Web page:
by Katherine Lacaze
I’m going to give you the inside scoop – a raw, unfiltered exposé of the Coaster Theatre’s backstage dealings. Considering my involvement with this particular theatrical establishment has spanned two whole years, you should confidently and unquestioningly adopt my perspective.
First, I’ll inform you of my credentials to corroborate my authority. My completed work at the Coaster Theatre encompasses four shows, three of which I performed in (Disney’s Beauty and the Beast, Dead Guilty and The Apple Tree) and one I stage managed (Bell, Book and Candle). You currently can find me giving life to Roz, the antithesis of my real-life persona, in 9 to 5: The Musical, one of two shows that comprise the Coaster Theatre’s summer repertory.
At the Coaster Theatre, each production experience is surprisingly singular, influenced by copious factors including the director; the size, age distribution and other demographics of the cast; the rehearsal schedule; the occasional addition and distinct temperament of the music director/accompanist; or maybe just the season of year and concurrent Cannon Beach happenings.
But what is it actually like to be “on the inside,” to encounter the secrets, mysteries and drama surrounding the Coaster Theatre? Don’t be fooled by this community organization’s outward appearance of idyllic, friendly, small-town charm. Behind the curtain, it is not all fun and games.
It’s a dark, seedy existence filled with nigh impossible missions, like trying to find a parking spot on Memorial Day afternoon because you were called to a 3 o’clock music rehearsal; sabotage, like being mandated to put on pantyhose and a fitted dress after getting served irresistible stuffed potatoes for dinner; intrigue, like being forced to wait from moments to excruciating days before learning how the director cast your show; scheming, like the times I … ahem … you sneakily execute a plot to insert a gimmick or bit the director advised against while onstage during the closing night performance; and two-faced hypocrisy, like spending your weekends performing as one character and your weekdays rehearsing as another. It is not for the faint of heart.
You may be wondering, “Aren’t you taking this a bit too seriously?” In short, undoubtedly. After all, we have full-time jobs, volunteer commitments, families, side jobs, pets and/or the occasional, obligatory appearance at Wednesday night karaoke in Manzanita. Theater is, for all intents and purposes, our playtime. But like children trying to make pies out of mud, traverse a playground over a mentally conjured lake of lava or follow rabbits to unearth the location of their warren, à la Watership Down, we take our play very seriously.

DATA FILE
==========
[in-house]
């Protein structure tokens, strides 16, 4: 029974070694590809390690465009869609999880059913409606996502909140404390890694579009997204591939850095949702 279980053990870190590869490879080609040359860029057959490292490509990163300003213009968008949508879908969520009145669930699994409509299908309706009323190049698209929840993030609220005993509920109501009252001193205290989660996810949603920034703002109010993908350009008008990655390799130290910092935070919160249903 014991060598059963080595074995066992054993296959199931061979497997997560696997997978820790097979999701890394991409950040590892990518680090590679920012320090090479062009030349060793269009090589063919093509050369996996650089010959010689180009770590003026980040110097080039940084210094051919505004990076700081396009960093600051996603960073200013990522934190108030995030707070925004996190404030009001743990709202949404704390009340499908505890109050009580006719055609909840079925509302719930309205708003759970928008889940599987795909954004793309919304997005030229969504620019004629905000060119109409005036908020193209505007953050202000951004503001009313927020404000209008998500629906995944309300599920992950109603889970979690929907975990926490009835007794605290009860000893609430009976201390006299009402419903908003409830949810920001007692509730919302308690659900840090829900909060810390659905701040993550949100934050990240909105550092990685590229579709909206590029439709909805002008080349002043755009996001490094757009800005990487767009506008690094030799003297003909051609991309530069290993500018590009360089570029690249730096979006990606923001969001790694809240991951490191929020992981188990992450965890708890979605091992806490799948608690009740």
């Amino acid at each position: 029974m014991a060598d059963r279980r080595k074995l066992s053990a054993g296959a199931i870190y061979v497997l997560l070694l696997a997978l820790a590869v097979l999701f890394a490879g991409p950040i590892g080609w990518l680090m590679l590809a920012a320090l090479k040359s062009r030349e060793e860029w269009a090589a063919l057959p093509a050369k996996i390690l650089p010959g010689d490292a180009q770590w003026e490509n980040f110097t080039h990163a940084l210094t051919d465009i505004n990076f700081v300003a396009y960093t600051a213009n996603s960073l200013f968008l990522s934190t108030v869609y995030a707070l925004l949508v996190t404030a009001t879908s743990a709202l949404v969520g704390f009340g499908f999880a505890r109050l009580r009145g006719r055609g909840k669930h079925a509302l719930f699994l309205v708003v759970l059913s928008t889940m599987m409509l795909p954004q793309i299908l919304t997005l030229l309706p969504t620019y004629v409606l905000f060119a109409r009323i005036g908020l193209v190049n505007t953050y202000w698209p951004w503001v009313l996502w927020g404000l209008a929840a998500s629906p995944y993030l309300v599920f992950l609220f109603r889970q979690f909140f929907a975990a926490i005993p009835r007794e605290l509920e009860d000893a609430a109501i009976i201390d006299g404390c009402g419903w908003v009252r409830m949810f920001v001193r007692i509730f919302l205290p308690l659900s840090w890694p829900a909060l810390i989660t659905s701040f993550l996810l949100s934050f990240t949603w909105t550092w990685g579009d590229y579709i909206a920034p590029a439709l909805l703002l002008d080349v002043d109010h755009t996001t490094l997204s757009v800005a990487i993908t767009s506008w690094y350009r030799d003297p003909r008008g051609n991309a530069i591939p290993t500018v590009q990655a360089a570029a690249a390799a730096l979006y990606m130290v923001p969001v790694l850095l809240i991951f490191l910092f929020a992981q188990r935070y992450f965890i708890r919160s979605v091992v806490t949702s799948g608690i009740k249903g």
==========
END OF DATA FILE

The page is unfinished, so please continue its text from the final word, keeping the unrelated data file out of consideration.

Many of us pour not only hours of time, exorbitant amounts of energy and precious mental focus, but also the very essence of our beings – our passion, courage and spirit – into the rehearsal and performance process. Which makes me grateful there is at least one common thread that unites each Coaster Theatre project I have experienced: It is like being part of a family.
That has become a clichéd concept, I know. Yet, I can’t contrive a better succinct description. Much like with my own siblings and parents, I feel frustration toward fellow thespians, and certainly vice versa, when rehearsal is not going the way I or they thought it should. I feel supported by their patience when I have no option but to rehearse with my toddler running upstairs and downstairs, stealing pencils and rearranging props. I feel envious when someone, even a friend, is given a role I desperately wanted or gets to sing the best song of the show. I feel dependent because a production can’t function without all the integral components – from each ensemble member and stage technician to the director and title characters.
These untamed emotional responses alone don’t produce the intricate, familial connection to which I allude. Rather, it is the way we handle and process these emotions that merge us into an eccentric collective unit. It is how we transform moments of intense frustration and failure into humorous stories to share with future generations of the Coaster Theatre family for years to come; dispose of petty envy and sincerely hope to see our colleagues succeed; and allow support and dependency to spread deep roots of empathy, consideration and even love. The Coaster Theatre, and theater in general, fosters an environment for people to discover and explore new facets of their identity, to overcome their personal demons and learn to cope with others’, to fail and start afresh, to be accepted just as they are and encouraged to be all they can. It’s family.
Well, you have learned the truth. My job is done. I dare you to view another Coaster Theatre production in the same way, now you are aware of the the angst, the stress, the laughter, the tears, the work, the patience, the camaraderie, the love – the drama – that make it possible to give each show a beautiful life of its own.
Katherine Lacaze can currently be seen in our 2016 summer musical, 9 to 5: The Musical as Roz Keith. Musical theater always has held a special place in her heart, a love that was reawakened and provided an outlet when she joined the ensemble for Disney’s Beauty and the Beast in the winter of 2014. Since then, she has stage managed for Bell, Book and Candle in the fall of 2015 and performed in Dead Guilty and The Apple Tree earlier this year. Besides acting, singing and dancing on stage, she enjoys writing, jogging on the beach, reading classic literature, hiking and exploring the Pacific Northwest.